LWEC Climate change impacts report cards – Agriculture and forestry: Technical Paper 7 – Insects, pests and pathogens of trees
LWEC Climate change impacts report cards – Agriculture and forestry: Technical Paper 8 – Risks for woodlands, forest management and forestry production in the UK from climate change
Natural England / RSPB – Climate change adaptation manual
Forest Research – Tree species and provenance
Royal Forestry Society – Alternative species profiles
Silvifuture network – www.silvifuture.org.uk
Forestry Commission Research Note – Encouraging biodiversity at multiple scales in support of resilient woodlands
Forestry Commission Research Note – Converting planted non-native conifer to native woodlands: a review of the benefits, drawbacks and experience in Britain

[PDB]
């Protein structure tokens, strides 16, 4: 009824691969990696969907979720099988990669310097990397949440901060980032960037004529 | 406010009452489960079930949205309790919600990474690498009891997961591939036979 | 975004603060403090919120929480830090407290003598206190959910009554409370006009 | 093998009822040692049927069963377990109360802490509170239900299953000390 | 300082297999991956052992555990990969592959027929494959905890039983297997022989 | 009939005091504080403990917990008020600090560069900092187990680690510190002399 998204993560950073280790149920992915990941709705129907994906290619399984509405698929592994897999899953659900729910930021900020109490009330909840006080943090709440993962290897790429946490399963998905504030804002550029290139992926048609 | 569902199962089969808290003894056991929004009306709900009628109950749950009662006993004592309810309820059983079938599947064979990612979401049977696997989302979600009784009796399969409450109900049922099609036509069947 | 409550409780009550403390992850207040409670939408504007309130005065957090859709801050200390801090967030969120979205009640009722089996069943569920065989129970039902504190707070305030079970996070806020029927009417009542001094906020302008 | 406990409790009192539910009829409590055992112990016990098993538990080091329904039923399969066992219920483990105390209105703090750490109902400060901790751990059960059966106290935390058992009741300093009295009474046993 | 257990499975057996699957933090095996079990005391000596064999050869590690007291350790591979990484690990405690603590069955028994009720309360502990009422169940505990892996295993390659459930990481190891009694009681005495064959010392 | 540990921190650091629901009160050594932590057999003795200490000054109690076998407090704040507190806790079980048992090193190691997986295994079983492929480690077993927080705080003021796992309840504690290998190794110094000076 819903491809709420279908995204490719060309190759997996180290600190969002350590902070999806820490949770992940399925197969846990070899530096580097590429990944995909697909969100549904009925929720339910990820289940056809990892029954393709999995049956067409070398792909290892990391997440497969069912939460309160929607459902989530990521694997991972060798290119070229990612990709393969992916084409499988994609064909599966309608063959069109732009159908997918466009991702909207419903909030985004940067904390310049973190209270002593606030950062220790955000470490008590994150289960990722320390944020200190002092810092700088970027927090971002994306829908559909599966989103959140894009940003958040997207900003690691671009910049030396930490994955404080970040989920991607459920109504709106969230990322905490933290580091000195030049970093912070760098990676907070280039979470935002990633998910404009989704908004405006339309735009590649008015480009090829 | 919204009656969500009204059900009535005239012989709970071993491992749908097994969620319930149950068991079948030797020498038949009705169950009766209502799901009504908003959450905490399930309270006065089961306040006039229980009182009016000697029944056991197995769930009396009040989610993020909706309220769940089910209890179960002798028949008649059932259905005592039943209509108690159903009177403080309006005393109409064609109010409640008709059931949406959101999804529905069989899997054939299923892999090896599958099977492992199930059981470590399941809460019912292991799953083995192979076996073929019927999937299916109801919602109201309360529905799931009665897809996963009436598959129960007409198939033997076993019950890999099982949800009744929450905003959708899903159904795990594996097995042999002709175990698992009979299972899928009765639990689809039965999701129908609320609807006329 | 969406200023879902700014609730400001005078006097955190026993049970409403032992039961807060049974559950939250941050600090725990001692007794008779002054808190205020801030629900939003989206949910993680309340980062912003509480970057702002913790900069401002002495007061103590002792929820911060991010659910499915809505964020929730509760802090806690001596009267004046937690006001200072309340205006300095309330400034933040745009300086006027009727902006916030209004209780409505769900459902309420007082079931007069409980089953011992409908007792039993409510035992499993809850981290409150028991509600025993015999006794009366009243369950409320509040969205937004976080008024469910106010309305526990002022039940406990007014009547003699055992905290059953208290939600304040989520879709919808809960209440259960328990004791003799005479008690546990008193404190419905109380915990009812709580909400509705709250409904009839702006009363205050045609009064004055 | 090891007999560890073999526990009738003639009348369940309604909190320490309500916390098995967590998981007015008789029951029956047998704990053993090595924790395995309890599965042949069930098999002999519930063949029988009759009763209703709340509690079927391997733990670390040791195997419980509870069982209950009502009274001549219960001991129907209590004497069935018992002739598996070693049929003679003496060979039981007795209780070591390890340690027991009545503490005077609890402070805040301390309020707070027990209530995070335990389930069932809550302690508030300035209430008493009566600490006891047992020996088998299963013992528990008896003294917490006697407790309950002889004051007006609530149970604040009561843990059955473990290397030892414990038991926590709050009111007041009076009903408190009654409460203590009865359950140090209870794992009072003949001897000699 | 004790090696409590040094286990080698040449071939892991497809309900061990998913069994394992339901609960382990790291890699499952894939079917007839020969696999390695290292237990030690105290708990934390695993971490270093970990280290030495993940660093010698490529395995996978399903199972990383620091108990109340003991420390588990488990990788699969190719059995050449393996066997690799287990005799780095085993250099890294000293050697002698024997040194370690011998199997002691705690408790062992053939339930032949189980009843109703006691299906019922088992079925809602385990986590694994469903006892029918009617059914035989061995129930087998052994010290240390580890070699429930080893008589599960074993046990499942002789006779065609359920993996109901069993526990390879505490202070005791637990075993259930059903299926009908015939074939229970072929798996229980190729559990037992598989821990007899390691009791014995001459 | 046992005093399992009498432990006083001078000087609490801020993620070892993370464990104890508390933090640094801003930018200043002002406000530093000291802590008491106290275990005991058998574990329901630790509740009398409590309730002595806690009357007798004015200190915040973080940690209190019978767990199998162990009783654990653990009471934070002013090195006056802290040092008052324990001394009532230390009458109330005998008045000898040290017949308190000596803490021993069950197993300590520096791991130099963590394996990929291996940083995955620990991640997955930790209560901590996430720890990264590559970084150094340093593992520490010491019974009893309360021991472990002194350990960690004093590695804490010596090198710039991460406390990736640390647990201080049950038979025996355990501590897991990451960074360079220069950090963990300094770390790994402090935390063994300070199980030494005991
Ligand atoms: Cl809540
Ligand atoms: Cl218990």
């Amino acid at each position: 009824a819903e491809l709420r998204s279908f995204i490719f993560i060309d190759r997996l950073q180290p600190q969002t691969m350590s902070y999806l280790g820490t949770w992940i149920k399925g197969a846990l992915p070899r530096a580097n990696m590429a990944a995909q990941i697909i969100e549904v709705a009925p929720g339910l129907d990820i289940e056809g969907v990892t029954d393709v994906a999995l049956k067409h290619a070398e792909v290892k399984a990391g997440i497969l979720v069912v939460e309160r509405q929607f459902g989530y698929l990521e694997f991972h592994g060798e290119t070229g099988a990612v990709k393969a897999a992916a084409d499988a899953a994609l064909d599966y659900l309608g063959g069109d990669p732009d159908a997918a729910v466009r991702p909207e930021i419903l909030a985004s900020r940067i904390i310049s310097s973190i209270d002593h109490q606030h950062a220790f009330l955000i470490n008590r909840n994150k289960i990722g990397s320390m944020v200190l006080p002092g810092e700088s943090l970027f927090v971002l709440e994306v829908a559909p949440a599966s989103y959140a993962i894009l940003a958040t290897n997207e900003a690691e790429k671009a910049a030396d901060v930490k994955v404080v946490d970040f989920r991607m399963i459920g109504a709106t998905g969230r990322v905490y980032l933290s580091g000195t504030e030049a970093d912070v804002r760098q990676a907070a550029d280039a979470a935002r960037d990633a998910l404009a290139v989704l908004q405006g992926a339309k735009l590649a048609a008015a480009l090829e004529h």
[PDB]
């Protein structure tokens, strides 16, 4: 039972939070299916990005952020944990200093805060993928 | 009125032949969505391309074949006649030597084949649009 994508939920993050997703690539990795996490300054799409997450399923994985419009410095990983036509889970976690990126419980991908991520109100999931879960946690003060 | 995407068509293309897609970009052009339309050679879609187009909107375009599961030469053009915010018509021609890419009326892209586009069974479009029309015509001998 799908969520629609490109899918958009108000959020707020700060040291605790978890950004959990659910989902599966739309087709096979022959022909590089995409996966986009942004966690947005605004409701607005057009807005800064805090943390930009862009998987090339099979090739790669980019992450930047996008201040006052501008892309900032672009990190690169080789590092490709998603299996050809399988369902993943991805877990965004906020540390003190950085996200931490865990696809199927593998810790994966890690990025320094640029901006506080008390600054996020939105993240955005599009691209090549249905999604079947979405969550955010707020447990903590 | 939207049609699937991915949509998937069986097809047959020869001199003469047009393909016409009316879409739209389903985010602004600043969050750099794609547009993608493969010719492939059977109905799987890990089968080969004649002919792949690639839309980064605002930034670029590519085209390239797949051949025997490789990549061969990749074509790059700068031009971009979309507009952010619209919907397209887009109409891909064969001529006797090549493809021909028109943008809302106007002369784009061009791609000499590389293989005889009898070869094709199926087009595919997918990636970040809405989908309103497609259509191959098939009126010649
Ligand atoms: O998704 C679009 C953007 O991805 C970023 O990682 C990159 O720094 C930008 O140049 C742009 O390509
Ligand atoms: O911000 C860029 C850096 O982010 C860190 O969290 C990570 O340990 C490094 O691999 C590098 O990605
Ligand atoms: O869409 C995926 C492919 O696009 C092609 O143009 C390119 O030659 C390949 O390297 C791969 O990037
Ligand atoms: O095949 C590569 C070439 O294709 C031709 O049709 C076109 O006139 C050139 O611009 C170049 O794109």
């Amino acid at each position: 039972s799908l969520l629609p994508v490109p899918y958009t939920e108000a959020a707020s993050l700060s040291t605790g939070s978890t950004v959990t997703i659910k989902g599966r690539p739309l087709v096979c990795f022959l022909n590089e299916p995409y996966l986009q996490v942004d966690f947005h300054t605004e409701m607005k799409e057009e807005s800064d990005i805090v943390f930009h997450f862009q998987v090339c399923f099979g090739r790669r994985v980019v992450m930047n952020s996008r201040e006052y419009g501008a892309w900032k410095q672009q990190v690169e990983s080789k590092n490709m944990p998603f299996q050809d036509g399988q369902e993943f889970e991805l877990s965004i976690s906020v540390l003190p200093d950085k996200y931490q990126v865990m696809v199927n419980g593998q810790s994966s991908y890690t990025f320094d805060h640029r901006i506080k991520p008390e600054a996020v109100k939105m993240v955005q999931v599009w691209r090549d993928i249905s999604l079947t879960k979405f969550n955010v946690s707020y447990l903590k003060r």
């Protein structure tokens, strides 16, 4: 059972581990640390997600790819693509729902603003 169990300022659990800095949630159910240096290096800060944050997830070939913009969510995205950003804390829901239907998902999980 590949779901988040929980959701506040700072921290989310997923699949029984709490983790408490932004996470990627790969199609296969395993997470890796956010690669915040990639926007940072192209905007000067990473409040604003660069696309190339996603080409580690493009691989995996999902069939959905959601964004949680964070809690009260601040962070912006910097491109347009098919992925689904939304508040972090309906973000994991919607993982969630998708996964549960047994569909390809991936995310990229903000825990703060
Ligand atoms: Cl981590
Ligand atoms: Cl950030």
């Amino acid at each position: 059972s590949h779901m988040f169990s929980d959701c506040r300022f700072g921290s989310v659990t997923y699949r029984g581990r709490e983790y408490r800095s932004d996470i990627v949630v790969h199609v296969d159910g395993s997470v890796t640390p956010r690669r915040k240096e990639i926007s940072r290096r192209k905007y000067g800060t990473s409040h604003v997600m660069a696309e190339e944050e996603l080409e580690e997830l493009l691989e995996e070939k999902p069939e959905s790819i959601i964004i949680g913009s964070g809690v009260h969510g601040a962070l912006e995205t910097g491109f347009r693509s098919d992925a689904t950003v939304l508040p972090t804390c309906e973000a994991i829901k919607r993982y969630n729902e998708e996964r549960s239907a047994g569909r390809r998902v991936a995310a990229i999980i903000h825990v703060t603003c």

Case study 3 – Woodland creation to highlight climate change adaptation at Jeskyns (see above)
Forest Research – Forest development types
Mason, Stokes and Forester (2021) – Proportions of a pine nurse influences overyielding in planted spruce forests of Atlantic Europe
Forestry Commission Information Note – Choosing provenance in broadleaved trees
Forestry Commission Scotland Guidance Note – Seed sources for planting native trees and shrubs in Scotland
Forestry Commission Research Report – Genetic considerations for provenance choice of native trees under climate change in England
Forestry Commission Research Note – Choice of silver birch planting stock for productive woodlands
Forestry Commission Information Note – Selecting the right provenance of oak for planting in Britain